Doane Yawger: Car magazines have a short life span
08/14/2014 6:45 PM
08/14/2014 6:46 PM
Magazines can keep us connected with the old car hobby. They’re informative as well as entertaining, a key part of my enjoyment of all things automotive.
I’ve always been a magazine junkie; there are stacks of car and train magazines all over my hobby room, the bedroom and even the family room.
Alas, I’m starting to realize that not everyone shares my zeal for these periodicals. Even my diehard old car and car modeling buddies don’t share my enthusiasm for magazines.
I cringe when I hear others say they have thrown whole boxes of magazines into the garbage can. I still feel as if I’m a one-man rescue mission when it comes to no-longer-wanted car magazines.
Car magazines published before 1965 have a historical appeal and may have higher values.
An emerging trend these days is for readers to get digital copies of magazines, thereby avoiding the paper clutter. That’s not for me; I want my paper copy.
I think most magazines, even car magazines, have a short shelf life. A number of area stores have extensive magazine racks, and new issues easily command between five and 10 bucks. But they depreciate quickly and end up either in doctors’ offices, thrift stores or the landfill within a year or two of their publication.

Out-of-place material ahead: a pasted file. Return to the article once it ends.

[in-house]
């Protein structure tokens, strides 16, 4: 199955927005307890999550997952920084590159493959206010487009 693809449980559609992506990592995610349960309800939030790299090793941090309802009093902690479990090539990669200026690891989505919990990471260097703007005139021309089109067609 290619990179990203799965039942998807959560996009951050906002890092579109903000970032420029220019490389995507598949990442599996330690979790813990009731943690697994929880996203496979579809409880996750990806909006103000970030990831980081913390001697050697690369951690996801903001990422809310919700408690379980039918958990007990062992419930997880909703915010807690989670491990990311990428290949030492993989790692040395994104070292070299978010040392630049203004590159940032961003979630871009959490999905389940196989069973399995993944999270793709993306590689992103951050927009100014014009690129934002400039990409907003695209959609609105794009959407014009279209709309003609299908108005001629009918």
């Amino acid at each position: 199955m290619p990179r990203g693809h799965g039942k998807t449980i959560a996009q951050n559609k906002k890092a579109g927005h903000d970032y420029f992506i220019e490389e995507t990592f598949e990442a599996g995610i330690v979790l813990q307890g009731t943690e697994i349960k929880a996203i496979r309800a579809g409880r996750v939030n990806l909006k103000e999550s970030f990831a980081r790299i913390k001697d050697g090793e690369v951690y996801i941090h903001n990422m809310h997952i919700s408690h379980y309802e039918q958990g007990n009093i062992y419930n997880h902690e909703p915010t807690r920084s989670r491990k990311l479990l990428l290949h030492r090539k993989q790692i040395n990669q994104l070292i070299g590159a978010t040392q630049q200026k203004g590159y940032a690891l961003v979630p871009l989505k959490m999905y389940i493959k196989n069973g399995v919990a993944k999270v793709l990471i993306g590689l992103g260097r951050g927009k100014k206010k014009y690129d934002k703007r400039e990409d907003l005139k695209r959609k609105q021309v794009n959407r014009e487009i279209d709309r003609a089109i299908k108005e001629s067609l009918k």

Even a self-confessed magazine hoarder like me periodically thins the herd. Every now and then I pick up magazines at thrift stores or auto swap meets, thereby increasing the volume at home.
For the last several weeks, I’ve been weeding out about 175 fairly recent issues of Hot Rod, Popular Hot Rodding, Car Craft, Sport Truck, Truckin’, Chevy High Performance and Super Chevy that are taking up precious room and don’t have much interesting in them.
Unfortunately, I’m afraid losing a couple of hundred magazines won’t make much difference in the overall accumulation. If I can’t interest my friends or fellow enthusiasts in these magazines, they will be heading back to the thrift store in the near future. I doubt if anybody would be willing to pay more than a quarter for any of them.
A car magazine has to have at least two compelling features about vehicles that I’m interested in for me to buy it. Otherwise, I will pass it up or it will end up on the discard pile. I’m also resolving to be more choosy as far as bringing more magazines home in the weeks ahead.
During the current purge, 100 similar magazines survived the cut and will return to the stacks in the hobby room. All of my street rodding magazines also are keepers.
Unwinding after a day at work or chilling out just before the eyelids close usually involves a magazine. I may have a few stacks less than I used to, but car magazines still hold an esteemed position with me.
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